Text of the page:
Six Months After Opening, a Northeast Portland Shroom Center Becomes the First to Close

It opened near the airport to draw out-of-state psychedelic customers. But the crowds never materialized.

Jenna Kluwe says she’ll miss helping people heal from trauma (Chris Nesseth)

Despite national hype around Oregon’s legal psilocybin industry, a psychedelic mushroom center in Portland with too few customers has announced it will be the first in the state to shutter.

The Journey Service Center, opened in a former dental clinic in Northeast Portland’s Gateway neighborhood, hosted mushroom trips for more than 100 clients since co-owners Jenna Kluwe and Clint Martin launched in September. Martin says business lagged after a good start in the fall, when Oregon saw a blitz of psilocybin service center openings and national news coverage. (A “service center” is a business that’s licensed to host supervised mushroom trips under Oregon’s Measure 109.)

The pair of entrepreneurs had hoped to make the notoriously expensive service—which costs thousands of dollars per session—affordable by maintaining a steady flow of customers to the large facility, which could serve 10 people a day at a cost of about $2,000 per customer. This year, The Journey saw about 15 clients a month, Martin says. Now, it’s pointing customers with appointments already on the books to another center and putting the 4,000-square-foot building up for sale.

“My eyes were bigger than my stomach,” says Martin, a Utah-based car dealership owner who invested $1.2 million in The Journey.

“I’ve absolutely loved doing this,” Kluwe adds. “The numbers just weren’t where they needed to be.”

The Journey’s retreat from the legal psilocybin market leaves at least 20 licensed mushroom centers in the game, according to an Oregon Health Authority directory.

About 55% of Oregon voters approved Measure 109 in 2020, directing OHA and a network of psychedelic advocates to build the nation’s first legal psilocybin industry. Under Oregon law, adults 21 and over—with some exceptions—can trip at a licensed service center like The Journey under the supervision of a licensed facilitator. Some 2,100 people have taken the psilocybin plunge in these spaces, according to the nonprofit Healing Advocacy Fund.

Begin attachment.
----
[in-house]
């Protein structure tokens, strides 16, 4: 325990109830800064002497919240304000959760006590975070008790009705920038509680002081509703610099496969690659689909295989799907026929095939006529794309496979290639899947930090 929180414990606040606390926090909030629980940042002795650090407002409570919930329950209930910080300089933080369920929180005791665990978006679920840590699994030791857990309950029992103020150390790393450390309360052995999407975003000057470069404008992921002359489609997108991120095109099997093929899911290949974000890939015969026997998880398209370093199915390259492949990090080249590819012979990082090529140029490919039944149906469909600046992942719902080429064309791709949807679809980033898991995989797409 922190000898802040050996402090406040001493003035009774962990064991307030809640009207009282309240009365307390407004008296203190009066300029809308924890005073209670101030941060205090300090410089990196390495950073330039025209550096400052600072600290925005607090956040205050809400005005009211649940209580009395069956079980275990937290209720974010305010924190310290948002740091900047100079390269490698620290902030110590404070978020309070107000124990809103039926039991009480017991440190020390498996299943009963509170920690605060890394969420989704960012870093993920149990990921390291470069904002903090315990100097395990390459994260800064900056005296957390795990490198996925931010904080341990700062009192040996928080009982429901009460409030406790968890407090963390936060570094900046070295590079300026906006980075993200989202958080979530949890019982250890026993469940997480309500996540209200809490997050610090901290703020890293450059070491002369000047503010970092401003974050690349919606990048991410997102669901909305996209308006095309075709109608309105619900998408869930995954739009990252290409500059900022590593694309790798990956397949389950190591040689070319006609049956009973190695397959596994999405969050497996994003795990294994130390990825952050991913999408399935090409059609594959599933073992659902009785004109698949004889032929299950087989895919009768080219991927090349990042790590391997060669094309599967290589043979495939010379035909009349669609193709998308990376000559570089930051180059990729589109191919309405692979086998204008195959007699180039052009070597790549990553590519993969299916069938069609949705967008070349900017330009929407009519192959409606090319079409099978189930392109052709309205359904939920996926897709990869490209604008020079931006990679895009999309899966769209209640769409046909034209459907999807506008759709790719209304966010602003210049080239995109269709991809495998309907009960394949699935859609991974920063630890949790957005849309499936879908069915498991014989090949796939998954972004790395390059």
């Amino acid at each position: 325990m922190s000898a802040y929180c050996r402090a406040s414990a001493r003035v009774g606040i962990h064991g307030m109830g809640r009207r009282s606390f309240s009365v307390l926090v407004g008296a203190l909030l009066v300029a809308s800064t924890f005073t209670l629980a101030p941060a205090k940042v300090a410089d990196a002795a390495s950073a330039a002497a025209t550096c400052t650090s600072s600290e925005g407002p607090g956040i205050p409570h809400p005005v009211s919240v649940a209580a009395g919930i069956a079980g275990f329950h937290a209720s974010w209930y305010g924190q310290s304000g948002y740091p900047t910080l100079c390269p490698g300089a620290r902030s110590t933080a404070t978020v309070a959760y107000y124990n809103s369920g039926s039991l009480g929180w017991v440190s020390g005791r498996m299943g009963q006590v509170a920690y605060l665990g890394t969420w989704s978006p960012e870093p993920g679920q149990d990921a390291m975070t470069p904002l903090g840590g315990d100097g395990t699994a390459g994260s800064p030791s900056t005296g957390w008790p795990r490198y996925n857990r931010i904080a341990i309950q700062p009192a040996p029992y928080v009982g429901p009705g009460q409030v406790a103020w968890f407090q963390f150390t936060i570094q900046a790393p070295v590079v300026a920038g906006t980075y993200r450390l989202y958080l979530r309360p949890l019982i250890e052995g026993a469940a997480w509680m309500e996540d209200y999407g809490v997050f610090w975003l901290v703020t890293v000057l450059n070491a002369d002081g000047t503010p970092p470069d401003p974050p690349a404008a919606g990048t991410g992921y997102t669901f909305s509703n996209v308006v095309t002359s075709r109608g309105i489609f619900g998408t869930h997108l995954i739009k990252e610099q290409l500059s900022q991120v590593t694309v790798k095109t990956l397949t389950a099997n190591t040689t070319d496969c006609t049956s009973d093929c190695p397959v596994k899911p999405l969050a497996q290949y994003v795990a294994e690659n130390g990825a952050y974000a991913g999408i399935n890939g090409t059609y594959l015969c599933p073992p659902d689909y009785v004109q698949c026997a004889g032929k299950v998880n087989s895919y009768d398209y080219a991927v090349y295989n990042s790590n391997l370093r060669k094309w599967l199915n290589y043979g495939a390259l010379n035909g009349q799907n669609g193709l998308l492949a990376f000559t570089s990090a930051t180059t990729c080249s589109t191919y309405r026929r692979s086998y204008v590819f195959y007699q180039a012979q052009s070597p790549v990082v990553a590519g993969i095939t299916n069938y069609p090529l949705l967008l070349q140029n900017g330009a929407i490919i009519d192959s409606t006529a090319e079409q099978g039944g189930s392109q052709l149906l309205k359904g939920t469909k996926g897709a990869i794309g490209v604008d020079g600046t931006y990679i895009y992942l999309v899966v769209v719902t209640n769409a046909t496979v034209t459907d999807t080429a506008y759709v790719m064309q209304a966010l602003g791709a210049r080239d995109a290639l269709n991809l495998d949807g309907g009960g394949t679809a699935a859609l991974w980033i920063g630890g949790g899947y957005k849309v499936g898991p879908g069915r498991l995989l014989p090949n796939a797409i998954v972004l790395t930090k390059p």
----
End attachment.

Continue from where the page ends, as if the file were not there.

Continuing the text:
The nation’s first service center, EPIC Healing Eugene, opened in June to great fanfare. Since then, owner Cathy Jonas and other psilocybin entrepreneurs have said legal risk and expensive state licenses make the cost of doing business extremely high.

That’s meant sky-high prices for customers, which in turn reduced demand, according to both critics and advocates of Oregon’s unique regulations.

Statewide, most customers appear to be out-of-staters seeking treatment for mental health conditions and addiction. That’s the case at The Journey, which Martin intentionally located minutes from Portland International Airport. Meanwhile, the underground mushroom market is flourishing in Oregon and Martin’s native Utah, he says, fed by a glut of psychedelic counselors who charge their clients far less. The mushrooms themselves are easy to produce and grow abundantly in the Pacific Northwest.

Sam Chapman, executive director of the Healing Advocacy Fund, disputed the suggestion that public interest in the legal industry is waning.

“We expect to see over 5,000 clients served by the end of the year, showing that the demand for services continues to rise,” Chapman said in an email.

And while Kluwe says that state regulations make it difficult to run a center, she’s adamant that Measure 109 isn’t a failure.